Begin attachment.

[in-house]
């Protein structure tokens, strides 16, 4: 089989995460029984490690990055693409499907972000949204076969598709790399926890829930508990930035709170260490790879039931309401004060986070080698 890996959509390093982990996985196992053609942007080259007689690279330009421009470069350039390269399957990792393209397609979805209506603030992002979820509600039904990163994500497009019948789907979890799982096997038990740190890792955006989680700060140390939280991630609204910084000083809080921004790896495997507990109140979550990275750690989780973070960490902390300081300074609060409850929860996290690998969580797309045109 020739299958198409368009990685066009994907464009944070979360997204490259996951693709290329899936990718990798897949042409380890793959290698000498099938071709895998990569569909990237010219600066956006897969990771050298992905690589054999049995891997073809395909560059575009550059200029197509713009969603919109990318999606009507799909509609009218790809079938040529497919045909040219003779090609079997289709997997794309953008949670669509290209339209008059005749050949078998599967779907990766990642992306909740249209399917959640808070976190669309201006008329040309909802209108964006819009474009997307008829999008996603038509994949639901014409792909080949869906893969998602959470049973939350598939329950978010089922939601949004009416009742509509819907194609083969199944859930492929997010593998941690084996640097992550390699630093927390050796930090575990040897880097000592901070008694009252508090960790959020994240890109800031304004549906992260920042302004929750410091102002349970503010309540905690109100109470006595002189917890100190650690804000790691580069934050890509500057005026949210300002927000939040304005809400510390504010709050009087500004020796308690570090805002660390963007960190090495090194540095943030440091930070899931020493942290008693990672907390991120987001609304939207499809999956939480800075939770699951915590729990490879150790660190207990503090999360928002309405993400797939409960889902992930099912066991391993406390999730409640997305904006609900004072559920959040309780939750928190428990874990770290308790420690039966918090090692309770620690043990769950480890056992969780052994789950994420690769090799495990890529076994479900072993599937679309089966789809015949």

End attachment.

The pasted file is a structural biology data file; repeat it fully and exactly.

[in-house]
């Protein structure tokens, strides 16, 4: 089989995460029984490690990055693409499907972000949204076969598709790399926890829930508990930035709170260490790879039931309401004060986070080698 890996959509390093982990996985196992053609942007080259007689690279330009421009470069350039390269399957990792393209397609979805209506603030992002979820509600039904990163994500497009019948789907979890799982096997038990740190890792955006989680700060140390939280991630609204910084000083809080921004790896495997507990109140979550990275750690989780973070960490902390300081300074609060409850929860996290690998969580797309045109 020739299958198409368009990685066009994907464009944070979360997204490259996951693709290329899936990718990798897949042409380890793959290698000498099938071709895998990569569909990237010219600066956006897969990771050298992905690589054999049995891997073809395909560059575009550059200029197509713009969603919109990318999606009507799909509609009218790809079938040529497919045909040219003779090609079997289709997997794309953008949670669509290209339209008059005749050949078998599967779907990766990642992306909740249209399917959640808070976190669309201006008329040309909802209108964006819009474009997307008829999008996603038509994949639901014409792909080949869906893969998602959470049973939350598939329950978010089922939601949004009416009742509509819907194609083969199944859930492929997010593998941690084996640097992550390699630093927390050796930090575990040897880097000592901070008694009252508090960790959020994240890109800031304004549906992260920042302004929750410091102002349970503010309540905690109100109470006595002189917890100190650690804000790691580069934050890509500057005026949210300002927000939040304005809400510390504010709050009087500004020796308690570090805002660390963007960190090495090194540095943030440091930070899931020493942290008693990672907390991120987001609304939207499809999956939480800075939770699951915590729990490879150790660190207990503090999360928002309405993400797939409960889902992930099912066991391993406390999730409640997305904006609900004072559920959040309780939750928190428990874990770290308790420690039966918090090692309770620690043990769950480890056992969780052994789950994420690769090799495990890529076994479900072993599937679309089966789809015949």